When you attend training in the project management
disciplines, chances are that you learn the "hard" skills.
Project management training courses focus on the mechanics
of project management such as PERT diagrams and Finish-Start
dependencies. You will learn how to use MS-Project® and the
importance of keeping your project plan current. After you
have mastered the hard skills, you should go ahead and
obtain a certification to demonstrate your project
management proficiency with an industry standard
certification such as the PMP®.
You know that project managers are often in leadership
positions and therefore training in soft skills such as
negotiation and time management will help you to keep your
project ship-shape. These soft skills are easily identified
and training courses are readily available if you are
willing to put forth some effort.
However, the skills that distinguish you from the herd are
not hard nor soft skills. The skills that allow you to stand
out from the crowd are not learned in traditional training
courses. These are the softer skills. My research shows that
the most successful project managers demonstrate the softer
skills through these behaviors.
1. "Fire in the Belly". The best project managers
take ownership of the project, versus normal project
managers who merely manage projects professionally. The
subtle difference makes all the difference. Pay attention to
your behavior, and the behavior of fellow project managers.
When the going is tough, who "owns" their project? Who is
merely managing projects professionally?
2. Bring passion to your project. Show everybody that
you are bringing energy to your project, inspiring your
project team and leading it to success. With global project
teams, you no longer demonstrate passion by "being the first
one in the office and the last one to leave". There is
always someone in the office before you and always someone
working when you leave so don't obsess about outdated norms
of office hours. Demonstrate your passion for your project
by always being ready to discuss status in a positive light,
share successes with your team and enjoy the ride. Don't
allow yourself or your team to fall into the trap of
mindlessly completing project documentation for the purpose
of storing electronic files. Let your passion for your
project shine through.
3. Solve problems. When a problem comes your way,
break it down into component pieces and gather the right
people together to facilitate discussions and a resolution.
My experience is that project problems cannot be solved by a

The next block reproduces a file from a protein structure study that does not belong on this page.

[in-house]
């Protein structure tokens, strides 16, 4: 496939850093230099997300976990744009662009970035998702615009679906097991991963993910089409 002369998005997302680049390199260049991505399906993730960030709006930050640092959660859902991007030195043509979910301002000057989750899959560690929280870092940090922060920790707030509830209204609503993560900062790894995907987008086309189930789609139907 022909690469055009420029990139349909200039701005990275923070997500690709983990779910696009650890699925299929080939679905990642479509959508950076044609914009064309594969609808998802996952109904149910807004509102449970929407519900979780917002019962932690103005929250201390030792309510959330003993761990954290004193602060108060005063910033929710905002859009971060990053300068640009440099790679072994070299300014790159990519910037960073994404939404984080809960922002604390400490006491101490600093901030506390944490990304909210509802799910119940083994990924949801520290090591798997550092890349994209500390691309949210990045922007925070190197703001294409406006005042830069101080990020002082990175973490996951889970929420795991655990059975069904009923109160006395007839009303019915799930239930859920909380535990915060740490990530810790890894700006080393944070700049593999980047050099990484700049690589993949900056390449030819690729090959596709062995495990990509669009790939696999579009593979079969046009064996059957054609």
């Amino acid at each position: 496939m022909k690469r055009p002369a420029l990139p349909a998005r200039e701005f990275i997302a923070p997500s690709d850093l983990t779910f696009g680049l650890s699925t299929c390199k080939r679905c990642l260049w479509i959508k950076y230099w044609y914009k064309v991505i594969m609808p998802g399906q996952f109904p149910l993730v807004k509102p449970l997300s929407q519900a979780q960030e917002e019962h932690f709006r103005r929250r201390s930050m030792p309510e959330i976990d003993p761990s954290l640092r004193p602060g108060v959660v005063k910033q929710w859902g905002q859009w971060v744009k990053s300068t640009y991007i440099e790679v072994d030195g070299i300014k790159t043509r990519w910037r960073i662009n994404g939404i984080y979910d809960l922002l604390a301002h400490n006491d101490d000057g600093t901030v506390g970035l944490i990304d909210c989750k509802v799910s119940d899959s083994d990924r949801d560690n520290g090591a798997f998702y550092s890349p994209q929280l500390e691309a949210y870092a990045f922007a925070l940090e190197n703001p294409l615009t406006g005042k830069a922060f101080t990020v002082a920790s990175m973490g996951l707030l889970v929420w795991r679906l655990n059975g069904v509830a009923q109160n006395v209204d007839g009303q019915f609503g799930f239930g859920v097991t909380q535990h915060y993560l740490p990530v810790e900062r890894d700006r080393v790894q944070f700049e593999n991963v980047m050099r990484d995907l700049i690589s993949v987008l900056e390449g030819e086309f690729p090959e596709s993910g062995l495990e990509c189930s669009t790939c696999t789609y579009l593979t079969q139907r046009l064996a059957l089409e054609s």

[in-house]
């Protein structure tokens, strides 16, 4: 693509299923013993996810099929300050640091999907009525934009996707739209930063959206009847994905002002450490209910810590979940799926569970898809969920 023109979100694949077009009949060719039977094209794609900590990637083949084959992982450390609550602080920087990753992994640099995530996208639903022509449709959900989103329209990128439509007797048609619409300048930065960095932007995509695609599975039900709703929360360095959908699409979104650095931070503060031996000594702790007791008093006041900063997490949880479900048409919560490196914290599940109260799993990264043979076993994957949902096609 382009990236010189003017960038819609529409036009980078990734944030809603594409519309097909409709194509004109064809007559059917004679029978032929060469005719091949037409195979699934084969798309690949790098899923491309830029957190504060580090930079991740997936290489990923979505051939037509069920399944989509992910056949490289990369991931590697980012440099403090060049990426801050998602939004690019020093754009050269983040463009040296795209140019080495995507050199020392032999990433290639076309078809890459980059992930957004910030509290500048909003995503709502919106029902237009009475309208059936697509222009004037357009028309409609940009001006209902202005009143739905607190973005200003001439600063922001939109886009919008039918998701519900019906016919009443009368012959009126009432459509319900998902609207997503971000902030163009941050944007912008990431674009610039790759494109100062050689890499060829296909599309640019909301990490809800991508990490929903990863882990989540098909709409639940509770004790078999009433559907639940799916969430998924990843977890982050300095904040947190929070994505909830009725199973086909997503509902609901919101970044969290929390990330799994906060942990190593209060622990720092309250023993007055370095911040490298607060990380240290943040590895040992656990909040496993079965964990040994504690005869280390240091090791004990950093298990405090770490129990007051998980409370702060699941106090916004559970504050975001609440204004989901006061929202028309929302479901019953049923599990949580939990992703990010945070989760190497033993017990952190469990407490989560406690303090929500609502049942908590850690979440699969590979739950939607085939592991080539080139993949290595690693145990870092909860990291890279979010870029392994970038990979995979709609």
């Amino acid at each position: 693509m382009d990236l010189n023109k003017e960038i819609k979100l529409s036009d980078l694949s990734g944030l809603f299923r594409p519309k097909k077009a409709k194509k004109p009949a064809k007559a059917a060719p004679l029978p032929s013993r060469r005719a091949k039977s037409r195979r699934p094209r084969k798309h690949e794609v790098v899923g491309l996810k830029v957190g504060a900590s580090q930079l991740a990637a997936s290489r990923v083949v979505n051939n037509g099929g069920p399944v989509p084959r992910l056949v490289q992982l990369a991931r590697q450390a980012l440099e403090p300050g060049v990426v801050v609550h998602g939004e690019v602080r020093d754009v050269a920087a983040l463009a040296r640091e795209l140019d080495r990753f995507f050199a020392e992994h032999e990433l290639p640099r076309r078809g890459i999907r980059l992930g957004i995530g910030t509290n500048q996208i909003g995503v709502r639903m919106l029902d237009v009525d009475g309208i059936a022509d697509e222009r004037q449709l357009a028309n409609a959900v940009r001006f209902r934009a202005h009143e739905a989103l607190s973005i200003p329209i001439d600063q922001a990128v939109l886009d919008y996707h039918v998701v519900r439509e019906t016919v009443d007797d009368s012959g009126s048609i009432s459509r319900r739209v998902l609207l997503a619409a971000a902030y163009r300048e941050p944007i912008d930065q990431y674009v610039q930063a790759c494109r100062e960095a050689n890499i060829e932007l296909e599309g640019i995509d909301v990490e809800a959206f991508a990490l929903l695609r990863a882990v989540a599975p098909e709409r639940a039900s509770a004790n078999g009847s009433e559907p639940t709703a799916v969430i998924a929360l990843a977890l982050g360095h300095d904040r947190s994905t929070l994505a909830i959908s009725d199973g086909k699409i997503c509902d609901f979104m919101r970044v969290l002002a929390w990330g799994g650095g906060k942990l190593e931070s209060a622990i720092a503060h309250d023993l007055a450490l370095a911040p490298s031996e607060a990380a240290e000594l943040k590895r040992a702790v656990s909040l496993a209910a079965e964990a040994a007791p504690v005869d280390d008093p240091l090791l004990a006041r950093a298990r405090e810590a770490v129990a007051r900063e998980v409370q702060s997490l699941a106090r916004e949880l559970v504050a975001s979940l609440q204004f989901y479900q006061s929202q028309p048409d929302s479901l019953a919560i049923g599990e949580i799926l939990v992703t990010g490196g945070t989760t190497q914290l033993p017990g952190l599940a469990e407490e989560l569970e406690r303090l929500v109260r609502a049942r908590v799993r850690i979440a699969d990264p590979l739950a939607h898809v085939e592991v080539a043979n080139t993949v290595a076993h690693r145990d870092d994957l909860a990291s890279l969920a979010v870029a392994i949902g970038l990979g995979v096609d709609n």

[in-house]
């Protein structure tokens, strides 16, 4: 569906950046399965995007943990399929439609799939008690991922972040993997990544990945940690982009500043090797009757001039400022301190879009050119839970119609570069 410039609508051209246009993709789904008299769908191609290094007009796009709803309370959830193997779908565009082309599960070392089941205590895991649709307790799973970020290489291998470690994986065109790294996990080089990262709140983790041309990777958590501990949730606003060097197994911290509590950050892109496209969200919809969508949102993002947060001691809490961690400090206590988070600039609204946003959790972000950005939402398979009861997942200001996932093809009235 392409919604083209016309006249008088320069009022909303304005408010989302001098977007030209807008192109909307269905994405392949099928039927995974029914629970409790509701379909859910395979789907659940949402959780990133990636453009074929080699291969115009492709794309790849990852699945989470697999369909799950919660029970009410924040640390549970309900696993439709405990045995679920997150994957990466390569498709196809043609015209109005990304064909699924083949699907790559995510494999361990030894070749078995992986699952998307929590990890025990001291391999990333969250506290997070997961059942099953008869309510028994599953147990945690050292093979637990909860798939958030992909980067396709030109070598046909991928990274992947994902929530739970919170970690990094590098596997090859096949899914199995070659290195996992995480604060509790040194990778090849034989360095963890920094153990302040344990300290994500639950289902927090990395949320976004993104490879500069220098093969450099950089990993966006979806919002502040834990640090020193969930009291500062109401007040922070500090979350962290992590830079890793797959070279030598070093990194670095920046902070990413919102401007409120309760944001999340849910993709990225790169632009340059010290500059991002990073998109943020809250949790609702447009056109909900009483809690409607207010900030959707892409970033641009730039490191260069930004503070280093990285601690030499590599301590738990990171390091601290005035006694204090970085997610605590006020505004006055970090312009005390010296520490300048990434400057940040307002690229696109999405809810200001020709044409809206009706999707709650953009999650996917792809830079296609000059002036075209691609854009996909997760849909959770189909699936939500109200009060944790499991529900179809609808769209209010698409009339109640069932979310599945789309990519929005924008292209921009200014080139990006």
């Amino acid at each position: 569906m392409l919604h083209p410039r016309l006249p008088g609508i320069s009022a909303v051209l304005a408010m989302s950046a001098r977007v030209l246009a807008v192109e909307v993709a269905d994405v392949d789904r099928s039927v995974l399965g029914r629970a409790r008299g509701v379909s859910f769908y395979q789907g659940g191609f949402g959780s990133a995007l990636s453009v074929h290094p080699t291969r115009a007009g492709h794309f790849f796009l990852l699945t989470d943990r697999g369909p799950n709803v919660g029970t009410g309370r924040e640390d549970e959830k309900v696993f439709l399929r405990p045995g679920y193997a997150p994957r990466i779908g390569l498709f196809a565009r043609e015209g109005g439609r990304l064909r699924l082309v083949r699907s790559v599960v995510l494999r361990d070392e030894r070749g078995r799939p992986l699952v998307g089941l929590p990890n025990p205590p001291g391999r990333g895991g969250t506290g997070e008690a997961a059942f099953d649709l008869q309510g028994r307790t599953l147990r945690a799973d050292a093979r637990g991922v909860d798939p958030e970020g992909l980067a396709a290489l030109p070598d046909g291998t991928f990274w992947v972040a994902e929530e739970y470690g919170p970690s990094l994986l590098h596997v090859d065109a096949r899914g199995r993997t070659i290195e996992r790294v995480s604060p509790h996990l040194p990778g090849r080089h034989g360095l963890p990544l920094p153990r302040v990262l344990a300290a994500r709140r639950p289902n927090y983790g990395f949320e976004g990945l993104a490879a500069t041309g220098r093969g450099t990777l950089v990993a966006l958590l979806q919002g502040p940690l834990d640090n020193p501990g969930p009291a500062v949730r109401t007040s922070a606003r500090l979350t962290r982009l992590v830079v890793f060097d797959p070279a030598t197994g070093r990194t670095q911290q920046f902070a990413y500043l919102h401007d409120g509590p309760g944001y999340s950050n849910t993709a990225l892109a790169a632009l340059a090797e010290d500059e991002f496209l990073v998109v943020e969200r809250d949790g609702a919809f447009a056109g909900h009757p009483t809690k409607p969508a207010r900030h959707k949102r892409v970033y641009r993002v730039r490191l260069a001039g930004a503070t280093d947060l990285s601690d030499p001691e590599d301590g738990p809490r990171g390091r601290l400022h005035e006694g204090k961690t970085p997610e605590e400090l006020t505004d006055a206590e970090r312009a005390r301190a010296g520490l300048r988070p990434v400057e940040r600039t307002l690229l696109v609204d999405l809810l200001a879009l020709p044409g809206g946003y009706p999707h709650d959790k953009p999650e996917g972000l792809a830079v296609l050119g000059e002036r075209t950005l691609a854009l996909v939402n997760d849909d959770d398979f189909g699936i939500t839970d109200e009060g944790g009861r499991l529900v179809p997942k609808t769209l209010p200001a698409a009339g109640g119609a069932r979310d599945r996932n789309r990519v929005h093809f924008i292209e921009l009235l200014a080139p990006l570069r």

single person - if they could be solved by a single person,
then the problem would probably not have come to you as the
project manager. Somebody would have already solved it. The
keys to solving a problem are:
- Clearly identify the problem. Make sure that all
stakeholders agree on the problem statement.
- Identify the constraints to the problem. Get agreement
that you have the facts straight.
- Facilitate solutions with the right people in the meeting.
Don't attempt to solve a project sponsor issue with
technical resources who do not have the authority to make
meaningful decisions. Similarly, don't attempt to solve
technical problems with project sponsors in a meeting.
4. Always be ready to sell your project. Be ready to
present your project to outsiders in the best possible
light, and sell it so that people want to work on your
project. Make sure that you have something positive to say
when you are in a meeting and asked "How is your project
going?". The hidden benefit is that you are also selling
yourself to executives and senior managers in the process.
5. Realize, and promote the value of your project.
Projects are not sponsored so that more paperwork can be
completed. Projects are funded and launched because the
resulting value is greater than the cost of the project.
What is the value of your project? Will your project save
the company money? How much money? Will your project result
in a new product or service? Instead of describing your
project in terms of "Multimillion dollar website", can you
describe your project as "delivering new benefits to 30,000
6. Grow all the time. Encourage your team members to
take on new responsibilities. Mentor them in the new roles
and in the softer skills. Seek out a mentor in your
organization who can help you to develop softer skills. Hire
a professional coach to stretch you and keep you growing.
You can't afford to keep on doing the same old, same old.
Your competitors will leave you in the dust.
7. Build professional relationships.
I have kept the best for last. Go out of your way to
get to know the people on your project team, your project
sponsors and as many stakeholders as you can. It is easier
to work with people that you know. it is easier for people
to work with you when they know you. You will spend many
hours at work interacting with your project team members and
stakeholders. Make the journey more pleasant by getting to
know them and allowing them to get to know you. Take people
out to lunch. Sit down and have coffee with them. One of the
critical keys in being able to solve problems (see point 3
above), is your relationships that allow you to pick up the
phone and call someone who can help solve a problem for you.
The ultimate payoff is for her to pick up the phone and take